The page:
Monday, September 14, 2009
You tell me it's the institution...
You know what I know love about Steaks au Poivre? Absolutely every fricken' thing possible.
There is something about fork tender beef, f**kloads of fresh cracked peppercorns, a healthy dollop of butter and cognac.
The first time I ever tried a Steaks au Poivre was at SamB's in BG, and it was the only dish I ever ordered until those pricks took it off the menu. Actually I recall going there less after that too...
Anyways, I was immediately captivated by this dish. Outside of the Brown Jug at Trotters, there is no better way to serve a steak. Yeah, that is a bold claim. But I stand by it. Whenever I go to a restaurant which prepares steaks, I always look for an au poivre option. Most places, however, don't. The Grand Finale in Glendale is the only place I know of around here but Kerrie and I only make it out there once, maybe twice, a year.
So you can imagine my excitement, my pure bliss, in scoring a few filets of beef - perfect for steaks au poivre and a nice bottle of burgundy.
To make a good au poivre, only a few essential items are necessary. A heavy pan, some beef filets, heavy cream and cognac. Butter, Sea Salt, Olive Oil, and Peppercorns should be part of your on-hand inventory.
Peppercorns, are the key ingredient in this dish. They form an amazing crust, not entirely spicy. On top of that, they balance with the creamy cognac sauce.
The other dirty secret about steaks au poivre is that is stupid-easy to make. If you know the rules, and have your prep ready, this dish comes together in mere minutes.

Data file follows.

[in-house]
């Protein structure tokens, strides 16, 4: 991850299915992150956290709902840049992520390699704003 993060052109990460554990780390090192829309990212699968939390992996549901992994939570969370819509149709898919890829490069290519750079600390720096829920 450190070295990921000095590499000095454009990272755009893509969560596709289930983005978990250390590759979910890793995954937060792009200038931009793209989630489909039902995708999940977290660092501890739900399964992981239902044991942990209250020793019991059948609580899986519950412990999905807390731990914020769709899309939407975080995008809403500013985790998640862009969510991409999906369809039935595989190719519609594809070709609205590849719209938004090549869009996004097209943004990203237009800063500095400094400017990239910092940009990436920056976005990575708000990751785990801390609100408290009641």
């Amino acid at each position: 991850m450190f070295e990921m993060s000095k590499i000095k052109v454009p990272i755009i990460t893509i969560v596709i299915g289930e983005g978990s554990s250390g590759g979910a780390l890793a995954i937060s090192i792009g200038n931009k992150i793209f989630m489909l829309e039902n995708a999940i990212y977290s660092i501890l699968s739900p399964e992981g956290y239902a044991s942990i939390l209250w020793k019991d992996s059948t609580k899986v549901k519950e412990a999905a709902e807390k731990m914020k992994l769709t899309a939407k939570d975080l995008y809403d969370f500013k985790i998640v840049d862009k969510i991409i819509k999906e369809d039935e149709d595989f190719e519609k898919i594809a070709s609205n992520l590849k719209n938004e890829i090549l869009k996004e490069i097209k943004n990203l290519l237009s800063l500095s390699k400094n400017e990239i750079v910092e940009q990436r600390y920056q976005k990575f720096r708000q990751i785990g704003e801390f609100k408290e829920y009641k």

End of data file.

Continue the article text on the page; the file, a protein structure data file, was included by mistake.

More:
Steaks au Poivre
1 T Olive Oil
1 T Butter
2 Beef Filets
Crushed peppercorns (enough to coat both sides of the beef generously)
1/3 cup Cognac
1 Cup Heavy Cream
1 T Butter
Start by bringing your beef to room temp, about 1 hour.
Lightly rub the beef with a small amount of Sea Salt on both sides.
Press the peppercorns into the filets on both sides. Don't be stingy.
Over medium heat, melt 1 T of butter into the olive oil in a pan big enough to hold both filets.
Sear the filets for 4 minutes on each side for medium rare.
Set steaks aside and remove pan from heat.
Quickly, but carefully, pour the cognac into the pan and scrape up all the fond that is stuck to the bottom of the pan.
Return pan to heat and add the cream.
Reduce the sauce, stirring constantly, until thickened - about 5 minutes.
Finish the sauce with 1 T butter and divide between the two filets.
The French serve this dish with fries. I'm partial to garlic mashed potatoes and field greens. Either way, you really can't go wrong with a dish like this. You just can't...